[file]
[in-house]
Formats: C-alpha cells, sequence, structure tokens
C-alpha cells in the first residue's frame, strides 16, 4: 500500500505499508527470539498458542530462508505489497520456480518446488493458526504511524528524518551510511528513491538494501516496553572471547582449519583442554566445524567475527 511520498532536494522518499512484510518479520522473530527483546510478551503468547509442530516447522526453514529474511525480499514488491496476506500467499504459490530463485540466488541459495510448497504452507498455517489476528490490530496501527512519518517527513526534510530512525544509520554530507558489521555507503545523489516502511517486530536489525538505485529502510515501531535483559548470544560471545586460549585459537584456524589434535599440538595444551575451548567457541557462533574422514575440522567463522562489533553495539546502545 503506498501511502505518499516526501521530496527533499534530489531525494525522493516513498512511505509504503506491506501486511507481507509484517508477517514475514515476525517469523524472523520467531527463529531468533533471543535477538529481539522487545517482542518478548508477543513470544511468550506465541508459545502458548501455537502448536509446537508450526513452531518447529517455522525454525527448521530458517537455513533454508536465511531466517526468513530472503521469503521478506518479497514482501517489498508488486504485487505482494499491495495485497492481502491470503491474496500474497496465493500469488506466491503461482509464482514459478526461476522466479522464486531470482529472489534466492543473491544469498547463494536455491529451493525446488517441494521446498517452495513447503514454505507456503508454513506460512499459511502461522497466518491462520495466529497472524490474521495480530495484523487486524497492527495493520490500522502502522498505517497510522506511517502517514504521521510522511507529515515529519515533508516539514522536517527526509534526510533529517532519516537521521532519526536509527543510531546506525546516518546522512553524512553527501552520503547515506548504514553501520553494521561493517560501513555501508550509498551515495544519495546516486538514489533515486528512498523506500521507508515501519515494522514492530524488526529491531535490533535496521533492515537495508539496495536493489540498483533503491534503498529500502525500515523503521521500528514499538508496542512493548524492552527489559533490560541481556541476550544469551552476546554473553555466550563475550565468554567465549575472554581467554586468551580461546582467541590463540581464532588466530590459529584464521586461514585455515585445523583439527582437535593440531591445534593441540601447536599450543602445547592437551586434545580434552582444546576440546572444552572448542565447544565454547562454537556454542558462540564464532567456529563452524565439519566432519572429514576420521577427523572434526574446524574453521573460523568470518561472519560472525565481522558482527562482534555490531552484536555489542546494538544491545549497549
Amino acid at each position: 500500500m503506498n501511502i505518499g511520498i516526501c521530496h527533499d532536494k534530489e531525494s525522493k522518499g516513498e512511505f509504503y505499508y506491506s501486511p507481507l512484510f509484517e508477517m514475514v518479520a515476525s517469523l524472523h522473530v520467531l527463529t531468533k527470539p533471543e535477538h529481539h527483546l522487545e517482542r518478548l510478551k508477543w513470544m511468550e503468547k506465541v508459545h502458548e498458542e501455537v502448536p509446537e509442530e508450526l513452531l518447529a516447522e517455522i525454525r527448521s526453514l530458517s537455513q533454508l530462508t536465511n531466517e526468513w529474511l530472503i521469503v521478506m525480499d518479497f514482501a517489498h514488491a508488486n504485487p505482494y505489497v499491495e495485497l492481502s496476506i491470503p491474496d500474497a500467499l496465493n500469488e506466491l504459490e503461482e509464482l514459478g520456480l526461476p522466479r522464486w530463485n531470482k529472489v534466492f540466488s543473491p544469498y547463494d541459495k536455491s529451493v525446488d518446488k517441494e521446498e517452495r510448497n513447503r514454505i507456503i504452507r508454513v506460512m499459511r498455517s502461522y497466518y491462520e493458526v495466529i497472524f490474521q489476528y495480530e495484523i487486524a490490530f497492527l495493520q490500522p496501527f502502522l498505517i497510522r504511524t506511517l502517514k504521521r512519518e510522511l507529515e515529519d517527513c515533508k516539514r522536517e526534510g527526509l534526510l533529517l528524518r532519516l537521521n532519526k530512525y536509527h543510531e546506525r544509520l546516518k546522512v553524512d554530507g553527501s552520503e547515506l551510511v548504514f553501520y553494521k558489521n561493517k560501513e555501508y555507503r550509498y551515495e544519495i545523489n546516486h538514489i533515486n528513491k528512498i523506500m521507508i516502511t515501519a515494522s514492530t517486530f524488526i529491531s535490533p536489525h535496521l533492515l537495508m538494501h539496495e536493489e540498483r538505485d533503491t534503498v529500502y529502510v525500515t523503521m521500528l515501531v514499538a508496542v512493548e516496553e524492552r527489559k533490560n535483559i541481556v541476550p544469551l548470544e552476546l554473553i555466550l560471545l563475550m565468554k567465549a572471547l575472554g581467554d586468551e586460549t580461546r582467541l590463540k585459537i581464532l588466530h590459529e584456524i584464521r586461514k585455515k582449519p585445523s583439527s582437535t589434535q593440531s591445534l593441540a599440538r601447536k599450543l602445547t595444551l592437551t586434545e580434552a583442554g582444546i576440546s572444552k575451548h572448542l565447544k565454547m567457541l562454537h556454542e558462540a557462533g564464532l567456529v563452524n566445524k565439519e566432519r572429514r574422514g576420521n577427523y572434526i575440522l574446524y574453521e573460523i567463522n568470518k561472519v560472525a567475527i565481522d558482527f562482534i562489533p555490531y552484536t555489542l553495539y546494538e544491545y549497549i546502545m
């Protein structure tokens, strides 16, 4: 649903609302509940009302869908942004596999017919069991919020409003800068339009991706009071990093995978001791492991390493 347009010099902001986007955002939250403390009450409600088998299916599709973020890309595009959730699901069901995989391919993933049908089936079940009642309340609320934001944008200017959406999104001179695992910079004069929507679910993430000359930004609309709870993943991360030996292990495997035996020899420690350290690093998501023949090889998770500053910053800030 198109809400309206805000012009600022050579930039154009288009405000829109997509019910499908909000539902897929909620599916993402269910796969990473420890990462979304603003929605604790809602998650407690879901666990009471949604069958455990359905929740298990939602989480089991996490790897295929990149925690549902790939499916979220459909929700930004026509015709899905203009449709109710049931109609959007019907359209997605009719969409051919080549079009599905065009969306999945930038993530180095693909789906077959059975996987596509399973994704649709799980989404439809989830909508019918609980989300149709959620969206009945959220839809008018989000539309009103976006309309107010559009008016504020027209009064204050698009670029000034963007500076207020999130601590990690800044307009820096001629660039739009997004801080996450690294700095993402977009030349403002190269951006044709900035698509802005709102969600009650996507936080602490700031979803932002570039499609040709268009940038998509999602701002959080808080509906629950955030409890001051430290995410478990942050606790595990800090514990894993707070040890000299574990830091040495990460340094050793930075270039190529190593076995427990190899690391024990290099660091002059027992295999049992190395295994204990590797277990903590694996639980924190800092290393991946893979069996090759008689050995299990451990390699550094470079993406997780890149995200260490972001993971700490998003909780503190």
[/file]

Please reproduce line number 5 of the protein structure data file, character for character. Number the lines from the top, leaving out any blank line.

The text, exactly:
């Protein structure tokens, strides 16, 4: 649903609302509940009302869908942004596999017919069991919020409003800068339009991706009071990093995978001791492991390493 347009010099902001986007955002939250403390009450409600088998299916599709973020890309595009959730699901069901995989391919993933049908089936079940009642309340609320934001944008200017959406999104001179695992910079004069929507679910993430000359930004609309709870993943991360030996292990495997035996020899420690350290690093998501023949090889998770500053910053800030 198109809400309206805000012009600022050579930039154009288009405000829109997509019910499908909000539902897929909620599916993402269910796969990473420890990462979304603003929605604790809602998650407690879901666990009471949604069958455990359905929740298990939602989480089991996490790897295929990149925690549902790939499916979220459909929700930004026509015709899905203009449709109710049931109609959007019907359209997605009719969409051919080549079009599905065009969306999945930038993530180095693909789906077959059975996987596509399973994704649709799980989404439809989830909508019918609980989300149709959620969206009945959220839809008018989000539309009103976006309309107010559009008016504020027209009064204050698009670029000034963007500076207020999130601590990690800044307009820096001629660039739009997004801080996450690294700095993402977009030349403002190269951006044709900035698509802005709102969600009650996507936080602490700031979803932002570039499609040709268009940038998509999602701002959080808080509906629950955030409890001051430290995410478990942050606790595990800090514990894993707070040890000299574990830091040495990460340094050793930075270039190529190593076995427990190899690391024990290099660091002059027992295999049992190395295994204990590797277990903590694996639980924190800092290393991946893979069996090759008689050995299990451990390699550094470079993406997780890149995200260490972001993971700490998003909780503190």